Once I began learning about fashion and style—two very different things—I stumbled into conversations about clothing much more.
The entire experience has been surreal. I avoid talking about women’s clothing because I know nothing about women’s clothing. I also think it is a bad idea for me to tell any woman how to dress for various reasons.
But, almost everyone I talk to about clothes are women.
The conversation starts with a compliment on my outfit, then segues into a solicitation for advice on how to get their husband or boyfriend to dress better.
I’ve had a hard time answering. It isn’t my place to tell anyone how to dress. But, I think everyone needs to cultivate their own sense of style. Like it or not, what we wear and how we dress projects an image into the world.
My only real advice is to get them to encourage them to control that image.
Own Your Reason
Everything we do has a reason.
We can decide the reason for ourselves, or we can let others decide for us.
I find I am more satisfied with my life when I decide for myself.
The way I dress extends that philosophy.
Human beings are superficial. We are judged by the people around us based on how we present ourselves. Clothing is part of that.
I have made an active decision on how I wish to appear to the world. I call it my “professional adult cosplay.” I wear a dress shirt, tie, and suspenders to work because they project confidence and maturity—two things I don’t always have in abundance.
When I am not at work, I slide back into nice jeans and geeky t-shirts. I think it projects more of who I am. I still care about how I look, but I want to show off part of my personality.
My next style goal is to collect more geeky socks so I can mix the two. My socks are my way to add my geekdom to my professional outfit.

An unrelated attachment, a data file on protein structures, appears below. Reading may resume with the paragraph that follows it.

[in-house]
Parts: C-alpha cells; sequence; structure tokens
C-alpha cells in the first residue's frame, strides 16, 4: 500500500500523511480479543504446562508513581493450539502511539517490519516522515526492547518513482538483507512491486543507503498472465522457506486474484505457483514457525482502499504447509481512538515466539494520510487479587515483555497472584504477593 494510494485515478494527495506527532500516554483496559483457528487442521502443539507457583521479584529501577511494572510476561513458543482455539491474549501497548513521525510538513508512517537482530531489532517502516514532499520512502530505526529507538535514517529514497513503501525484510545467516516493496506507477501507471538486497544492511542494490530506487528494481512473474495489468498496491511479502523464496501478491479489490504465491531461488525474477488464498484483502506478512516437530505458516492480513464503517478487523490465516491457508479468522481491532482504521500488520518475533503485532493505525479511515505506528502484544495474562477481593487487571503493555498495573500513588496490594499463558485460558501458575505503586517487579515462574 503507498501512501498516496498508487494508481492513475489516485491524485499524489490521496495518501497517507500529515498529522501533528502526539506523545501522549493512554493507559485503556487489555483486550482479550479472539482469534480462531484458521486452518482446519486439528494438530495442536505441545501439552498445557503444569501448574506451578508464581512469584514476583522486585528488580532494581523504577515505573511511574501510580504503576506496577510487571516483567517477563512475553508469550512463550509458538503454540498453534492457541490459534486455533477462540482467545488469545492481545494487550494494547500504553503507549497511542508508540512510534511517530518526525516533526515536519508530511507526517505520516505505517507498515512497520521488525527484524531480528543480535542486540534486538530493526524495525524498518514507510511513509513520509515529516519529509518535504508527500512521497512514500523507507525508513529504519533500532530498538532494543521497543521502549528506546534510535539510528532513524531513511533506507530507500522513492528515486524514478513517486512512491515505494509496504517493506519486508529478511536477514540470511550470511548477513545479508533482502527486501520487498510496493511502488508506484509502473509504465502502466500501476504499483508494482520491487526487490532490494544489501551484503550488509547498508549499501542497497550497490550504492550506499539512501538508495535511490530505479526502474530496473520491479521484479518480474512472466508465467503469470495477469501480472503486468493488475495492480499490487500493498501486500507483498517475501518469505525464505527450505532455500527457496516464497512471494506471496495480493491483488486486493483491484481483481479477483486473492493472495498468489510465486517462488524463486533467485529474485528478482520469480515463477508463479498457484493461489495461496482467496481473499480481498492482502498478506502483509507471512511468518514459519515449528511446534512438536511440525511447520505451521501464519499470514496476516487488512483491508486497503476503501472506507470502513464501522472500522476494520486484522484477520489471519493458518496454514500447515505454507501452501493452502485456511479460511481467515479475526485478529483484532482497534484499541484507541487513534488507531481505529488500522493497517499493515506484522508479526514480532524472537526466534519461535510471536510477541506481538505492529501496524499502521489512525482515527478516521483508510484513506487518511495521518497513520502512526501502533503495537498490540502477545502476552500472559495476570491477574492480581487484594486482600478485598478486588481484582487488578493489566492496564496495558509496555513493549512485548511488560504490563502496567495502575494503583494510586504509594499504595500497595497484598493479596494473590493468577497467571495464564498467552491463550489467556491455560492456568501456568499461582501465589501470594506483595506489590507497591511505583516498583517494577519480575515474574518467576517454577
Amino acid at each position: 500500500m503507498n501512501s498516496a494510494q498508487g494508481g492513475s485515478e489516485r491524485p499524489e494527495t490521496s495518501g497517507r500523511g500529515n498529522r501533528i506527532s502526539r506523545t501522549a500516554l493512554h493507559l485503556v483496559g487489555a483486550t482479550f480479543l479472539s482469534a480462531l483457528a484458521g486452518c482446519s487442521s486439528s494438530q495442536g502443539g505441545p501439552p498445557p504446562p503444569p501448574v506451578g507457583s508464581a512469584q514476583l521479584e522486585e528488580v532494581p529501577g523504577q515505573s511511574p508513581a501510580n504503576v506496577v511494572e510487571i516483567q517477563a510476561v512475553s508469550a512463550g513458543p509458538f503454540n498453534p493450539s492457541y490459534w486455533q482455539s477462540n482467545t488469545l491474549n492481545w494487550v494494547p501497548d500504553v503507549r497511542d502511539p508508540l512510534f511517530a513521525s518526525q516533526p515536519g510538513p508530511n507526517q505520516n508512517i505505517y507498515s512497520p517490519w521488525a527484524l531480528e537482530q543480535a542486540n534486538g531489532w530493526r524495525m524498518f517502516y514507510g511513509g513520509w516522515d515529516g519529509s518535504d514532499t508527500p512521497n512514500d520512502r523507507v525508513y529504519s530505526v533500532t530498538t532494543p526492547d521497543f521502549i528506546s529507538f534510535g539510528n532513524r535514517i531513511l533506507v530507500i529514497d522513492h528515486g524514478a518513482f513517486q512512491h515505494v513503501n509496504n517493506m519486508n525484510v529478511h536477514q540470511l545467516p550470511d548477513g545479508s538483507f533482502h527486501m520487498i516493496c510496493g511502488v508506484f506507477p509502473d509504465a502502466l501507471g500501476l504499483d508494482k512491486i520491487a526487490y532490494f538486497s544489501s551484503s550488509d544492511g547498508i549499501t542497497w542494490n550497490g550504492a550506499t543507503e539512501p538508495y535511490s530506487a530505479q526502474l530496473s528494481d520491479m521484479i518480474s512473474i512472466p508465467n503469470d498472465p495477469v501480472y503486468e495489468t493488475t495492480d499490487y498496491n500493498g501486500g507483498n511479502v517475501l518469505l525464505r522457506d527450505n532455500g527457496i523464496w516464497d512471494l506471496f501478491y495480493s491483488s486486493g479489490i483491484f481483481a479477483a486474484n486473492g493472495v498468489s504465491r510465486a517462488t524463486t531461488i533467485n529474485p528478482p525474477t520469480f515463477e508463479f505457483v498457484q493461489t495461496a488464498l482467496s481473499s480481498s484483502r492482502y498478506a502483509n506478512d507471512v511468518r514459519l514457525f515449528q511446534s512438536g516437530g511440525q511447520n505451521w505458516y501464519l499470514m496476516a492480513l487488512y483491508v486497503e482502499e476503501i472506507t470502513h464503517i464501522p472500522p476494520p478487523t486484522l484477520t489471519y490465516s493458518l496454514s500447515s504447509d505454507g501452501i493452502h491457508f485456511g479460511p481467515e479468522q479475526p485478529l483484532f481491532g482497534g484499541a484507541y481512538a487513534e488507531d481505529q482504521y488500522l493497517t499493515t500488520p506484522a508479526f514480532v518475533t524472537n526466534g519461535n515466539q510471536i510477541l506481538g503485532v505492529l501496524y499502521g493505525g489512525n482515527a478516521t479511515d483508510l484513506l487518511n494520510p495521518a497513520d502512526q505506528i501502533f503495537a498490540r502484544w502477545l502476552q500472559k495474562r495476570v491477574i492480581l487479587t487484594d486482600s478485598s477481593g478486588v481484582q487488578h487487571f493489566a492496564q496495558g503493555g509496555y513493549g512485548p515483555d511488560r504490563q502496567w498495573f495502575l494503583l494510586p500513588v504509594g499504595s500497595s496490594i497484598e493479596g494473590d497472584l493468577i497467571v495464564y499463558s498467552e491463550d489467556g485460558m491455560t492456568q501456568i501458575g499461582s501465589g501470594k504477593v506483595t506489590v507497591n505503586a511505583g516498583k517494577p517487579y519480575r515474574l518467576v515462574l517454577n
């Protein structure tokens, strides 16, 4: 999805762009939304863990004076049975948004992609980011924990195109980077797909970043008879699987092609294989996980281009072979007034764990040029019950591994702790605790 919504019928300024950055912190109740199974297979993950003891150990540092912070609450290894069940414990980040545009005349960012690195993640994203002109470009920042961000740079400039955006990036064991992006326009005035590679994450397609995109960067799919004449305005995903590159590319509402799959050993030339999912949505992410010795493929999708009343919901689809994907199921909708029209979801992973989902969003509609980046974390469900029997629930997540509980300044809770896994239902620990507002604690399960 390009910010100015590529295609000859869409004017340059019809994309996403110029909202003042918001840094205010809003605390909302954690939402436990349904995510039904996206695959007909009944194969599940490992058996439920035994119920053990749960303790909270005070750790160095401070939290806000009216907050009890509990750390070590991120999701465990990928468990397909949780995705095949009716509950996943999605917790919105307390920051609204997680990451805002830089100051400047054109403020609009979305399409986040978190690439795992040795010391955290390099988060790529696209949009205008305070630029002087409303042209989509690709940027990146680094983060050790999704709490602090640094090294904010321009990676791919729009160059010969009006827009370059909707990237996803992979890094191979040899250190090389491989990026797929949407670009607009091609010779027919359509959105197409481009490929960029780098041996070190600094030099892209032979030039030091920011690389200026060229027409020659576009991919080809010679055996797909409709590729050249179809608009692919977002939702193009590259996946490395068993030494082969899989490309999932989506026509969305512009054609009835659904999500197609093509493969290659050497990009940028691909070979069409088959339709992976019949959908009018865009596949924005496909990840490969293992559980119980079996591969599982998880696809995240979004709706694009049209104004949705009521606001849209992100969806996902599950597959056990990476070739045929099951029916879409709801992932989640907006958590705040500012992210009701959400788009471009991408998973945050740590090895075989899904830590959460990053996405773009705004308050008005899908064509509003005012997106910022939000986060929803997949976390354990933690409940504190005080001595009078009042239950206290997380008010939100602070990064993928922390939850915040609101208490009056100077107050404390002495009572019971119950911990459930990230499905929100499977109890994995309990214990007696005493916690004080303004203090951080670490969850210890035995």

The approach is new and evolving. I can’t say I’ll be dressing the same in six months or a year. But, I will decide based on what I want.
The World Has a Say
As a fat guy, I spent most of my life dressing to circumstance. Stores don’t carry as much diversity in my sizes and more than one designer has said they don’t want me (a fat person) wearing their clothes.
I was resigned, like many of us are, to wearing whatever clothes I could find. As a result, my typical outfit left me looking like a Burning Crusades era World of Warcraft character. My clothes didn’t match, but they were the best I could find.
If I was granted the ability to make any one thing happen with an absolute guarantee of success, it would be global domination.
If I was granted a half-dozen tasks, one of them would cut pre-conceived notions on clothing from the planet.
Because, I’m still caving to social rules.
I wear a tie to project professionalism and confidence, but I wasn’t the person who decided a tie was the best garment for the job.
If I could just change reality around the clothing industry and the world’s sense of style, I’d be able to go to the store right now and buy a Nehru-collar shirt and a lapelled waistcoat with multiple pockets long enough to hang to my knees. And, the shirt would have 3/4 length sleeves. I don’t want my elbows showing, but I also don’t want anything around my wrist.
I would wear them both with classic-fit black jeans and a pair of comfortable sneakers, preferably black-on-black Chuck Taylors.
This outfit says, “This guy knows how to swing a sword and write a marketing plan.” If I added sunglasses and my winter overcoat, it would also scream, “I know Kung Fu.”
But, until I learn to sew better than I can now or fashion changes, I’m not going to pull off that outfit.
I’m stuck living in this world and playing by its rules. For now.
So, I’m passing the question on to you.
If cost wasn’t an issue and every article of clothing you bought fit perfectly, how would you dress? What message are you sending?
Would you continue to follow current social norms or would you invent something new?
Am I the only person who thinks we need to bring back sleeveless garments long enough to cover our knees?